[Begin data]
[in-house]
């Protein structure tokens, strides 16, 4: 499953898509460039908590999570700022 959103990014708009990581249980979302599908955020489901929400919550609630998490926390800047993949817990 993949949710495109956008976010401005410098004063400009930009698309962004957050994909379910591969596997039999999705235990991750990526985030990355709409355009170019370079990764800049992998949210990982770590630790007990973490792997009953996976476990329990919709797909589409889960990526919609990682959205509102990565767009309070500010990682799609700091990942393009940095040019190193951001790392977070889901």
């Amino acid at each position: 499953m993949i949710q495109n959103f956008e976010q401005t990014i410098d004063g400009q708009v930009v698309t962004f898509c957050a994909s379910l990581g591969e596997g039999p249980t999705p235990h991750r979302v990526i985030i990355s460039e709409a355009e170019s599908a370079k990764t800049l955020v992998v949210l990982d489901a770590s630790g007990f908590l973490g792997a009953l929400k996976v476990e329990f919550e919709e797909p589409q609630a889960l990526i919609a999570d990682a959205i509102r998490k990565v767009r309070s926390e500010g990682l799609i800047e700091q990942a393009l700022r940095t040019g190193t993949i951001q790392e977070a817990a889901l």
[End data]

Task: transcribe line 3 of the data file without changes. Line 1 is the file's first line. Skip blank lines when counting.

């Amino acid at each position: 499953m993949i949710q495109n959103f956008e976010q401005t990014i410098d004063g400009q708009v930009v698309t962004f898509c957050a994909s379910l990581g591969e596997g039999p249980t999705p235990h991750r979302v990526i985030i990355s460039e709409a355009e170019s599908a370079k990764t800049l955020v992998v949210l990982d489901a770590s630790g007990f908590l973490g792997a009953l929400k996976v476990e329990f919550e919709e797909p589409q609630a889960l990526i919609a999570d990682a959205i509102r998490k990565v767009r309070s926390e500010g990682l799609i800047e700091q990942a393009l700022r940095t040019g190193t993949i951001q790392e977070a817990a889901l």